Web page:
Burnham’s Dream: The White City

Burnham’s Dream: The White City

Burnham’s Dream: The White City tells the story of Daniel Burnham’s efforts in creating the World’s Columbian Exposition, more commonly known as the world’s fair,  in Chicago in 1893.

Watching this musical resembles the feeling of watching an episode of Chicago P.D. It’s exciting to see a show that takes place where you live. The show makes references to the Palmer House, State Street, and other Chicago landmarks. Writer June Finfer tells a story that many Chicago residents don’t know, despite living in the very city these events took place. I enjoyed the opportunity to learn real history and events in an entertaining way. 

The cast delivered an enthusiastic performance that made them fun to watch. Each ensemble member felt truly happy to be on stage telling this story. Standout performances include Genevieve Thiers who plays the role of Bertha Palmer. Theirs had a stand-out voice and delivered much of the shows with comedic elements. Her presence on stage was one unrivaled.

The voice that stood out among the rest Arielle Leverette. Leverette played Ida Wells, who pushed for the inclusion of African Americans in the world’s fair. Her belting notes in Sweet Land of Liberty Reprise left me with goosebumps.

While I enjoyed the history this musical told and the enthusiastic cast, I found the music to be lacking. In an industry where upbeat anthems with witty lyrics are the norm, the slower lyrics of Burnham’s dream left something to be desired. The music narrates the story in a way that would produce the same effect as simple dialogue. The opening number was a lackluster beginning to the show and the finale was underwhelming. There were such talented voices among the cast, yet they were unable to really shine with what they were given. The musical elements nearly took away from the story being told.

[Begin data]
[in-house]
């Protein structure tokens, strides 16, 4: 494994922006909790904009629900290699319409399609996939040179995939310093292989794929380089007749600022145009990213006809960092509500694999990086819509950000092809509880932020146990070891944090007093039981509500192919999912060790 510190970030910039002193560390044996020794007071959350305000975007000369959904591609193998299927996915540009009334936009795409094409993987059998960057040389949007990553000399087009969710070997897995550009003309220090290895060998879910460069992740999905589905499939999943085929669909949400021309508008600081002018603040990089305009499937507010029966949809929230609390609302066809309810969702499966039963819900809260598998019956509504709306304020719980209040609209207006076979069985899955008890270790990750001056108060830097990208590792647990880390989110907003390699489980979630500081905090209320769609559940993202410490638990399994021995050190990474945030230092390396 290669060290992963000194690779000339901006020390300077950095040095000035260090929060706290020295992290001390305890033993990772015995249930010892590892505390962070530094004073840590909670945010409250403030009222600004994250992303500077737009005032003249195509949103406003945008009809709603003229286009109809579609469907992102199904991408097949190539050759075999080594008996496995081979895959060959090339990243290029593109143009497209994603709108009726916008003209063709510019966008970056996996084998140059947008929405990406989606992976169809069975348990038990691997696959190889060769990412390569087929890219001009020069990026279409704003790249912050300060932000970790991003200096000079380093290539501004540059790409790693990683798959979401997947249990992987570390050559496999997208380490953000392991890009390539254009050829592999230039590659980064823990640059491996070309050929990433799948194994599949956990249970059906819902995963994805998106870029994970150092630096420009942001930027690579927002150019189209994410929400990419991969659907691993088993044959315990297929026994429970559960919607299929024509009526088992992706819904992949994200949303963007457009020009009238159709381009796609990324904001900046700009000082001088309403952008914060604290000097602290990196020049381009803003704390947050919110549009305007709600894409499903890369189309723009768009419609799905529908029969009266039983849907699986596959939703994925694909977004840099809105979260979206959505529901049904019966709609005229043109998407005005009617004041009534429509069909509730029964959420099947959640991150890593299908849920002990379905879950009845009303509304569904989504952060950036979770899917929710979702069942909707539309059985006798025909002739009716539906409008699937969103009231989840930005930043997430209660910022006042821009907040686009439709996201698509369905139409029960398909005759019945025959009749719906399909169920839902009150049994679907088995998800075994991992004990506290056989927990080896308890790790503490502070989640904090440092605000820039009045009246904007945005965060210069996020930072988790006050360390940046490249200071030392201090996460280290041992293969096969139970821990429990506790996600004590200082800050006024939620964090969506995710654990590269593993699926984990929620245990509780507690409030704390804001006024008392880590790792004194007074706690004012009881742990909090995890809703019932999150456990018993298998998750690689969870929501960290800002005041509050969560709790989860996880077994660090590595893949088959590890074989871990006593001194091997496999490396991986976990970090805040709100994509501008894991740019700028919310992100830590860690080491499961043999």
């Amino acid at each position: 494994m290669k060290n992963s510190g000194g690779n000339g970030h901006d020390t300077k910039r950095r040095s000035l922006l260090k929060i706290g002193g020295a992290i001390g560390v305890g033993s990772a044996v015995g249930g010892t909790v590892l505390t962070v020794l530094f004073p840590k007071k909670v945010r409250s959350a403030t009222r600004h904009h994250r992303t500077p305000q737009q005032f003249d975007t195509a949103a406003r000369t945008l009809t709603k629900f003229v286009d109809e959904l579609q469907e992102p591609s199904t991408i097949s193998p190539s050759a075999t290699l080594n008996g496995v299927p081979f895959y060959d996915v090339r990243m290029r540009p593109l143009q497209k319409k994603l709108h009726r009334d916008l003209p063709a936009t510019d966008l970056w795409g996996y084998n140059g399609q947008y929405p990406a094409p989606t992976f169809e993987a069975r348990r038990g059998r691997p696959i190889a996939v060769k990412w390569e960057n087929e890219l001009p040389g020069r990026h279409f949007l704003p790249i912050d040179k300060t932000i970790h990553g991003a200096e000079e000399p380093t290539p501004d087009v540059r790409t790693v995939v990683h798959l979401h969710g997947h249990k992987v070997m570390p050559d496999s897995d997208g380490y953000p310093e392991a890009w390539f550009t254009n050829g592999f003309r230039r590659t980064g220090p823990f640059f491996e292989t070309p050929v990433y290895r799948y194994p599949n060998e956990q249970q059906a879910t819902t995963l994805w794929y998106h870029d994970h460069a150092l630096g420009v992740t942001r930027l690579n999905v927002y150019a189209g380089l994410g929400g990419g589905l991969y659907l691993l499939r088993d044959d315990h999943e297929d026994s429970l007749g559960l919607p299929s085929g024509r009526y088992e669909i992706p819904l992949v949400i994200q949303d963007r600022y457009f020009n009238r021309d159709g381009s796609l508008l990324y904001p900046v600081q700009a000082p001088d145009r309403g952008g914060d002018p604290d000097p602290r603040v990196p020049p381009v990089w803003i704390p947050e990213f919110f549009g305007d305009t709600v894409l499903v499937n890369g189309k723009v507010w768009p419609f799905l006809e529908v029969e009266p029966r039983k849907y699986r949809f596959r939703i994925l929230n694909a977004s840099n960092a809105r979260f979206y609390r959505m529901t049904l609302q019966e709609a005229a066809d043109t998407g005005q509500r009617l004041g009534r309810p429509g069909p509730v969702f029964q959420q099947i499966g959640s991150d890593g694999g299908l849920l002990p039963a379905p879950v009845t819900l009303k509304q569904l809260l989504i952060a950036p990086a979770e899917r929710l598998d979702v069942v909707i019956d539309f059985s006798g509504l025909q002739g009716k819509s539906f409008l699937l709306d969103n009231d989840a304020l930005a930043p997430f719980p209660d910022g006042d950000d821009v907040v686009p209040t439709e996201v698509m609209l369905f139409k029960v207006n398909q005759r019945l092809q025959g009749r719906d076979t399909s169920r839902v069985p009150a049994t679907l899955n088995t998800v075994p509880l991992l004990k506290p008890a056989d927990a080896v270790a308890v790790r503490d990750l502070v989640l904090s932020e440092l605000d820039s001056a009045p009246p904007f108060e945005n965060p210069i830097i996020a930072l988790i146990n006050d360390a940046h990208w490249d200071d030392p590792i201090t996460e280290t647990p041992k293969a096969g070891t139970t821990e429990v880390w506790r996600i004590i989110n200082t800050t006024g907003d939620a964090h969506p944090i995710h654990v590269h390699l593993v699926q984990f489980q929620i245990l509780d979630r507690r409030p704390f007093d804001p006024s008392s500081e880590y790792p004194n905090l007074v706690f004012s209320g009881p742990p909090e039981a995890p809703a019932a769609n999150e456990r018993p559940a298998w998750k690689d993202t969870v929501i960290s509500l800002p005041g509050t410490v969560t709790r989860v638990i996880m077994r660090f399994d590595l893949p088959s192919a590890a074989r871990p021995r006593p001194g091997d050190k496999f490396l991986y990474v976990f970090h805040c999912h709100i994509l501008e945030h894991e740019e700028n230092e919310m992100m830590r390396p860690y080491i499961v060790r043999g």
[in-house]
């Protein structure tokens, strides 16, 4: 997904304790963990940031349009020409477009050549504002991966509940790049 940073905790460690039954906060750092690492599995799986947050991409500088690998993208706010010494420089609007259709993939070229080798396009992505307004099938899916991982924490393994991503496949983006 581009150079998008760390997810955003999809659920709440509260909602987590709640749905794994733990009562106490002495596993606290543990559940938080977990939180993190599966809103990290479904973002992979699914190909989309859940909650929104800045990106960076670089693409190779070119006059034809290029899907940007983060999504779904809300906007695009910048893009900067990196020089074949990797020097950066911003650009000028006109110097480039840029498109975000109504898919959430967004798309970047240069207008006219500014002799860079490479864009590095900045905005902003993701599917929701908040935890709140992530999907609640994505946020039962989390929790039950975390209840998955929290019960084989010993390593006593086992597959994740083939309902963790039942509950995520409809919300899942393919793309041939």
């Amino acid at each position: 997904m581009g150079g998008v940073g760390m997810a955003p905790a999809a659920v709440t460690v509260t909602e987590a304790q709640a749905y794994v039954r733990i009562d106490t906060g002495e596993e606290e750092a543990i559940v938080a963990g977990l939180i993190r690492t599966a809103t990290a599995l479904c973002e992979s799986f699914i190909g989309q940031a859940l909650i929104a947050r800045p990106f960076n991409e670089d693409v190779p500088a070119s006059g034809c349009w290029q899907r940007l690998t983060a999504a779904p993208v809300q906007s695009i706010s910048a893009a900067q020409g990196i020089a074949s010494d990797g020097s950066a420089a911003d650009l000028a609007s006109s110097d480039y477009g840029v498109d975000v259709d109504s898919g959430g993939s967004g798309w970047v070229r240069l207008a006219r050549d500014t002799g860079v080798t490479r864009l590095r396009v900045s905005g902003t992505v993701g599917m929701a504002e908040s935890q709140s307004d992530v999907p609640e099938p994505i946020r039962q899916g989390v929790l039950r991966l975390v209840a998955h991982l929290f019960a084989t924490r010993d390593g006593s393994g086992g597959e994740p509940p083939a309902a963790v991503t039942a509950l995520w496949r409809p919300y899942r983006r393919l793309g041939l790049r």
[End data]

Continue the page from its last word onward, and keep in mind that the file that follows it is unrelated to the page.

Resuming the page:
Among this overall story of Burnham’s Dream, were subplots such as issues with his wife and worker protests. Unfortunately, these subplots either dissolved quickly or just completely disappeared.  Burnham and his wife displayed problems throughout the play but reconnected abruptly without any rhyme or reason. It was mentioned that workers were protesting conditions and quitting and then just one song later the fair was suddenly completely built.    

If you’re a die-hard musical fan, this may not be the show for you. If you are interested in learning history in a new and different way, despite the underwhelming musical elements, and are looking to be entertained, I would recommend this show.

Burnhams Dream: The White City is playing at the Theater Wit on 1229 W Belmont Ave in Chicago. It will run through July 1st. Tickets are available at or by calling 773-975-8150.

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